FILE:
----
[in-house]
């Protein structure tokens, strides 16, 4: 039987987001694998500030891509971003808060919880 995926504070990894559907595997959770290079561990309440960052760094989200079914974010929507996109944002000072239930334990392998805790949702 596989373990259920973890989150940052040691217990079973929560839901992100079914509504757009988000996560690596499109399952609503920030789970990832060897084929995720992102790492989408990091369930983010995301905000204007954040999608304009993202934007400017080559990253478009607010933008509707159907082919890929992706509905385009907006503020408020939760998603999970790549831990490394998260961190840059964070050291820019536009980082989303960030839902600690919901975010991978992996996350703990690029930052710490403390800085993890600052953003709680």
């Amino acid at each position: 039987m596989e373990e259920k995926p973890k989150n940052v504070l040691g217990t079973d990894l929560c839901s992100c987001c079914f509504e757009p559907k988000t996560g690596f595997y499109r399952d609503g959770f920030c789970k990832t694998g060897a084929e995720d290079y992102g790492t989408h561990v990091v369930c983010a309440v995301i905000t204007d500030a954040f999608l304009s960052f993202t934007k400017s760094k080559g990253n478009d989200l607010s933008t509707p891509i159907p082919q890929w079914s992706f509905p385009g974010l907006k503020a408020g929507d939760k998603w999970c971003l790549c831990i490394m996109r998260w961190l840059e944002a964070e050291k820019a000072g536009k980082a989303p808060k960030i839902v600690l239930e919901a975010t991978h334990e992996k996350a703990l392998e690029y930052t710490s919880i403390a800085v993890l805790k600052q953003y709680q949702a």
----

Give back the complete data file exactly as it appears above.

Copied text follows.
[in-house]
């Protein structure tokens, strides 16, 4: 039987987001694998500030891509971003808060919880 995926504070990894559907595997959770290079561990309440960052760094989200079914974010929507996109944002000072239930334990392998805790949702 596989373990259920973890989150940052040691217990079973929560839901992100079914509504757009988000996560690596499109399952609503920030789970990832060897084929995720992102790492989408990091369930983010995301905000204007954040999608304009993202934007400017080559990253478009607010933008509707159907082919890929992706509905385009907006503020408020939760998603999970790549831990490394998260961190840059964070050291820019536009980082989303960030839902600690919901975010991978992996996350703990690029930052710490403390800085993890600052953003709680």
């Amino acid at each position: 039987m596989e373990e259920k995926p973890k989150n940052v504070l040691g217990t079973d990894l929560c839901s992100c987001c079914f509504e757009p559907k988000t996560g690596f595997y499109r399952d609503g959770f920030c789970k990832t694998g060897a084929e995720d290079y992102g790492t989408h561990v990091v369930c983010a309440v995301i905000t204007d500030a954040f999608l304009s960052f993202t934007k400017s760094k080559g990253n478009d989200l607010s933008t509707p891509i159907p082919q890929w079914s992706f509905p385009g974010l907006k503020a408020g929507d939760k998603w999970c971003l790549c831990i490394m996109r998260w961190l840059e944002a964070e050291k820019a000072g536009k980082a989303p808060k960030i839902v600690l239930e919901a975010t991978h334990e992996k996350a703990l392998e690029y930052t710490s919880i403390a800085v993890l805790k600052q953003y709680q949702a």